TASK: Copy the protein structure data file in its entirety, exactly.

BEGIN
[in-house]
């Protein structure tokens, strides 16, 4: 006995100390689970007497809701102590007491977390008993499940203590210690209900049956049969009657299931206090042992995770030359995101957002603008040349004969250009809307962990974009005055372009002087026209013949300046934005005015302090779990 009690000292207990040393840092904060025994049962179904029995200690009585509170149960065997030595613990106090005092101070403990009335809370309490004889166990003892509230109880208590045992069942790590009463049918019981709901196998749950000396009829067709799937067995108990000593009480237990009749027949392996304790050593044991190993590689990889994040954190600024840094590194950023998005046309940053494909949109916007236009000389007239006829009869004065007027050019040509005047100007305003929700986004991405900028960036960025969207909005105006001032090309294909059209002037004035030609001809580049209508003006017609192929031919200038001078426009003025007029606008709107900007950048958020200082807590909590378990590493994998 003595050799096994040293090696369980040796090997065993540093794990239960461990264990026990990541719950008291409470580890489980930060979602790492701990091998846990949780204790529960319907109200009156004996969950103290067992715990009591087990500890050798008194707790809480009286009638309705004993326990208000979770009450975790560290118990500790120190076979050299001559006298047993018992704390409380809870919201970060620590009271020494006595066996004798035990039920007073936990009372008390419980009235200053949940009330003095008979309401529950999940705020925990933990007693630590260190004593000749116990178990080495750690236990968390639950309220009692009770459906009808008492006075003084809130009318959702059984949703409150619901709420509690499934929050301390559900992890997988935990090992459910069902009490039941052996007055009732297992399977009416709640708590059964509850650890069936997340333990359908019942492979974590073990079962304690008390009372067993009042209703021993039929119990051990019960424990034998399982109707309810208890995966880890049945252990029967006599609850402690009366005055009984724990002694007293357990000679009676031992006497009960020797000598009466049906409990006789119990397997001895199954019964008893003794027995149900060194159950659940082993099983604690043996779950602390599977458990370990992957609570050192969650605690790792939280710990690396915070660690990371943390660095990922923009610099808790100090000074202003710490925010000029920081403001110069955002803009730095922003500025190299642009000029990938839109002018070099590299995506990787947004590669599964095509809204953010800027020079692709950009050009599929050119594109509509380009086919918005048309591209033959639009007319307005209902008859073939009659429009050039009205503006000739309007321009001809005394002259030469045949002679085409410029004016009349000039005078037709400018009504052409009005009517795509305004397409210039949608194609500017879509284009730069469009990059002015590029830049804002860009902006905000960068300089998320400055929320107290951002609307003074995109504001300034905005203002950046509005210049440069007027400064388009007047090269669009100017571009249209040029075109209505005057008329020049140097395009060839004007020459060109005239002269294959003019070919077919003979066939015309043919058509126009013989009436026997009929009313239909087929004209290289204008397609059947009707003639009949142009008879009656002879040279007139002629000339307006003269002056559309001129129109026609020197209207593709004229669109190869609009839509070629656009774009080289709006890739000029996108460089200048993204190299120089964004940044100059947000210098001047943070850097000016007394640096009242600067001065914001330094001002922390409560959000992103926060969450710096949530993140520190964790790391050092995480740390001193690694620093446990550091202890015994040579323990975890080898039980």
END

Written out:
[in-house]
């Protein structure tokens, strides 16, 4: 006995100390689970007497809701102590007491977390008993499940203590210690209900049956049969009657299931206090042992995770030359995101957002603008040349004969250009809307962990974009005055372009002087026209013949300046934005005015302090779990 009690000292207990040393840092904060025994049962179904029995200690009585509170149960065997030595613990106090005092101070403990009335809370309490004889166990003892509230109880208590045992069942790590009463049918019981709901196998749950000396009829067709799937067995108990000593009480237990009749027949392996304790050593044991190993590689990889994040954190600024840094590194950023998005046309940053494909949109916007236009000389007239006829009869004065007027050019040509005047100007305003929700986004991405900028960036960025969207909005105006001032090309294909059209002037004035030609001809580049209508003006017609192929031919200038001078426009003025007029606008709107900007950048958020200082807590909590378990590493994998 003595050799096994040293090696369980040796090997065993540093794990239960461990264990026990990541719950008291409470580890489980930060979602790492701990091998846990949780204790529960319907109200009156004996969950103290067992715990009591087990500890050798008194707790809480009286009638309705004993326990208000979770009450975790560290118990500790120190076979050299001559006298047993018992704390409380809870919201970060620590009271020494006595066996004798035990039920007073936990009372008390419980009235200053949940009330003095008979309401529950999940705020925990933990007693630590260190004593000749116990178990080495750690236990968390639950309220009692009770459906009808008492006075003084809130009318959702059984949703409150619901709420509690499934929050301390559900992890997988935990090992459910069902009490039941052996007055009732297992399977009416709640708590059964509850650890069936997340333990359908019942492979974590073990079962304690008390009372067993009042209703021993039929119990051990019960424990034998399982109707309810208890995966880890049945252990029967006599609850402690009366005055009984724990002694007293357990000679009676031992006497009960020797000598009466049906409990006789119990397997001895199954019964008893003794027995149900060194159950659940082993099983604690043996779950602390599977458990370990992957609570050192969650605690790792939280710990690396915070660690990371943390660095990922923009610099808790100090000074202003710490925010000029920081403001110069955002803009730095922003500025190299642009000029990938839109002018070099590299995506990787947004590669599964095509809204953010800027020079692709950009050009599929050119594109509509380009086919918005048309591209033959639009007319307005209902008859073939009659429009050039009205503006000739309007321009001809005394002259030469045949002679085409410029004016009349000039005078037709400018009504052409009005009517795509305004397409210039949608194609500017879509284009730069469009990059002015590029830049804002860009902006905000960068300089998320400055929320107290951002609307003074995109504001300034905005203002950046509005210049440069007027400064388009007047090269669009100017571009249209040029075109209505005057008329020049140097395009060839004007020459060109005239002269294959003019070919077919003979066939015309043919058509126009013989009436026997009929009313239909087929004209290289204008397609059947009707003639009949142009008879009656002879040279007139002629000339307006003269002056559309001129129109026609020197209207593709004229669109190869609009839509070629656009774009080289709006890739000029996108460089200048993204190299120089964004940044100059947000210098001047943070850097000016007394640096009242600067001065914001330094001002922390409560959000992103926060969450710096949530993140520190964790790391050092995480740390001193690694620093446990550091202890015994040579323990975890080898039980």